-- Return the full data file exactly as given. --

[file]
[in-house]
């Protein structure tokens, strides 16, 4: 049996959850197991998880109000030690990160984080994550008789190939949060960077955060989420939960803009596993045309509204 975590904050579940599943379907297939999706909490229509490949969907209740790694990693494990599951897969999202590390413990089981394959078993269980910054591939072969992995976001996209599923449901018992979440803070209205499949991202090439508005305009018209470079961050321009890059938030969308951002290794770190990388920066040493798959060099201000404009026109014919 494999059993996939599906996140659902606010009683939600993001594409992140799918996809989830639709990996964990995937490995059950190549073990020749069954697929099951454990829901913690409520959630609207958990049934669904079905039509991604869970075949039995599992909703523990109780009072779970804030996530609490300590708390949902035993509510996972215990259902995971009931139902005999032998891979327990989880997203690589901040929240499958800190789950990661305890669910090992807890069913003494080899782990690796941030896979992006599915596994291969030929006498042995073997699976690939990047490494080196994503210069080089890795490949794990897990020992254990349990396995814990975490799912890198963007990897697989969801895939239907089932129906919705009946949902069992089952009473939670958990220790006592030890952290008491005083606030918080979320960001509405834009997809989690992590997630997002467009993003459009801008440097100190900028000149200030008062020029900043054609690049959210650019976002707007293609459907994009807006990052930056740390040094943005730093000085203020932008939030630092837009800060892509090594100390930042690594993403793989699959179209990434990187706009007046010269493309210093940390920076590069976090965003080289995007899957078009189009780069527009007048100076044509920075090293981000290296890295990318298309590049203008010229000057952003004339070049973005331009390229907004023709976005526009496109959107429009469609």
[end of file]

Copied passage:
[in-house]
């Protein structure tokens, strides 16, 4: 049996959850197991998880109000030690990160984080994550008789190939949060960077955060989420939960803009596993045309509204 975590904050579940599943379907297939999706909490229509490949969907209740790694990693494990599951897969999202590390413990089981394959078993269980910054591939072969992995976001996209599923449901018992979440803070209205499949991202090439508005305009018209470079961050321009890059938030969308951002290794770190990388920066040493798959060099201000404009026109014919 494999059993996939599906996140659902606010009683939600993001594409992140799918996809989830639709990996964990995937490995059950190549073990020749069954697929099951454990829901913690409520959630609207958990049934669904079905039509991604869970075949039995599992909703523990109780009072779970804030996530609490300590708390949902035993509510996972215990259902995971009931139902005999032998891979327990989880997203690589901040929240499958800190789950990661305890669910090992807890069913003494080899782990690796941030896979992006599915596994291969030929006498042995073997699976690939990047490494080196994503210069080089890795490949794990897990020992254990349990396995814990975490799912890198963007990897697989969801895939239907089932129906919705009946949902069992089952009473939670958990220790006592030890952290008491005083606030918080979320960001509405834009997809989690992590997630997002467009993003459009801008440097100190900028000149200030008062020029900043054609690049959210650019976002707007293609459907994009807006990052930056740390040094943005730093000085203020932008939030630092837009800060892509090594100390930042690594993403793989699959179209990434990187706009007046010269493309210093940390920076590069976090965003080289995007899957078009189009780069527009007048100076044509920075090293981000290296890295990318298309590049203008010229000057952003004339070049973005331009390229907004023709976005526009496109959107429009469609």